Put simply, people around the country are angry with what is going on in Washington. They think politicians are out of touch and that they take voters for granted – and so Lugar had a glaring weakness that a well-positioned challenger could exploit.

Let’s take my contention point-by-point.

1. People are angry. Check out the right track/wrong track numbers from RealClearPolitics.

Now, how about congressional job approval?

Both these charts suggest a bipartisan consensus: People on both sides of the aisle think things in D.C. are seriously screwed up right now.

2. They think politicians are out of touch. Not only do an overwhelmingly majority of Americans think that most members of Congress should not be reelected, they are also increasingly coming to think that about their own members.

Historically, that has been the great paradox in polling about Congress: people hated the institution but loved their own member. Not so much anymore. Here is the Gallup poll from November.

Talk about an epic collapse. And I’d note that some polls – like NBC News/Wall Street Journal and CBS News/New York Times – actually find a plurality of respondents arguing that their members do not deserve reelection. A Rasmussen poll released yesterday found a startling 65 percent of Americans angry at the government.

3. Lugar had glaring weaknesses on this front. Lugar had three huge problems that made him seem out of touch in Indiana.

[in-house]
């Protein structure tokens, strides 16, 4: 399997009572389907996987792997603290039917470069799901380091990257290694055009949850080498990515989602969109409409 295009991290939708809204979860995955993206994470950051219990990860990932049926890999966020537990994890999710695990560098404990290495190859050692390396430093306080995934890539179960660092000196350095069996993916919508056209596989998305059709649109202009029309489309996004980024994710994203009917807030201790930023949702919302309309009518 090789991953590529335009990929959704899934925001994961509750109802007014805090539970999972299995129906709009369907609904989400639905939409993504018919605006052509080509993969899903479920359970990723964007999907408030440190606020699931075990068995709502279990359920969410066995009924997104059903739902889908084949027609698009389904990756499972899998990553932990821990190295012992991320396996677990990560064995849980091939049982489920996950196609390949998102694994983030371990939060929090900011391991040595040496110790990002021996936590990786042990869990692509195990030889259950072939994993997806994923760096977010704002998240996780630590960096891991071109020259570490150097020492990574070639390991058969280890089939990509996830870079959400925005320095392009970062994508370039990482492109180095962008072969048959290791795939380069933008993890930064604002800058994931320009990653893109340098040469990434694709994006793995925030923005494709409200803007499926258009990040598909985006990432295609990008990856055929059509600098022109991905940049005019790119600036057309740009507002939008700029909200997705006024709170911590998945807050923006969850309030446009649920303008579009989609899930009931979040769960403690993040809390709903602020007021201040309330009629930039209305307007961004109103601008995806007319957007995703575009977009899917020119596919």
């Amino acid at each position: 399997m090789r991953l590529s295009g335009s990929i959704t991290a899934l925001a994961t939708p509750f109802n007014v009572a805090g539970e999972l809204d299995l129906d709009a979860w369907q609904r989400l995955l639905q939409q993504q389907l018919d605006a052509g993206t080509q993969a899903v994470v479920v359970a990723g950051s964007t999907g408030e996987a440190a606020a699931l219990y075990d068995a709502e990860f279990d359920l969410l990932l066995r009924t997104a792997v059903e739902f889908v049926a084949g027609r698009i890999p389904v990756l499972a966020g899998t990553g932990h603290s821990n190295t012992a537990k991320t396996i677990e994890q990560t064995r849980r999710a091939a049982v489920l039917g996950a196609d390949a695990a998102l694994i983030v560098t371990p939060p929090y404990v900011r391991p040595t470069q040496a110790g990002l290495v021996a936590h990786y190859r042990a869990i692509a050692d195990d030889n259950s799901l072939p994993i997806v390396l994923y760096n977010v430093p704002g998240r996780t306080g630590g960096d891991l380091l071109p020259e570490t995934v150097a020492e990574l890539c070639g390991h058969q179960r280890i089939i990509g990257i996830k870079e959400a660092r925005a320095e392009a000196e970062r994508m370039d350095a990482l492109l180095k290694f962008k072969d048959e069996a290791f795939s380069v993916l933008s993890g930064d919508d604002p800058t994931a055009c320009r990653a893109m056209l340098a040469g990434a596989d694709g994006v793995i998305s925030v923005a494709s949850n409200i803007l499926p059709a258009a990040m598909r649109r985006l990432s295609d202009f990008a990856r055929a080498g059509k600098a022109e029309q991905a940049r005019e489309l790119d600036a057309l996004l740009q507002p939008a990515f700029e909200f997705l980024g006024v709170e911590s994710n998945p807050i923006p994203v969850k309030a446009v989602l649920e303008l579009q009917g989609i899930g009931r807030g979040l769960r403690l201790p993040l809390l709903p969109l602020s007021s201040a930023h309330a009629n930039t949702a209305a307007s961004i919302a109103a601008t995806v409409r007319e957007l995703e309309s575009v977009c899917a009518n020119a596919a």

First, he was fairly well to the left of the Indiana GOP congressional delegation on key issues. In 2007 and 2008 his composite conservative score from National Journal averaged 60 percent, compared to 78 percent for Mark Souder, 76 percent for Steve Buyer, 85 percent for Dan Burton, and 89 percent for Mike Pence. 

To some degree, this validates the point that the Times and Klein were making – but it hardly suggests that Indiana Republicans have gone to the radical fringe. As a point of comparison, imagine putting Nebraska Democrat Ben Nelson in a state like Washington. As a Democrat, he would be too moderate for the liberals that dominate the party there, and would certainly run exactly the same kind of risk Lugar ran.

Second, he was easily tagged as out of touch. As the Evansville Courier & Press noted:

Lugar's real home is in McLean, Va., where he moved after selling his Indianapolis house in 1977. He stays in hotels when he visits Indiana — a simple, succinct fact Mourdock called the turning point.

After a Marion County election board ruled he needed to change voter registration addresses, Lugar's campaign appealed — adding fuel to the fire, and suffering another couple days' worth of coverage.

Given the widespread sense in America that politicians do not care about the folks at home, this was a terrible mistake.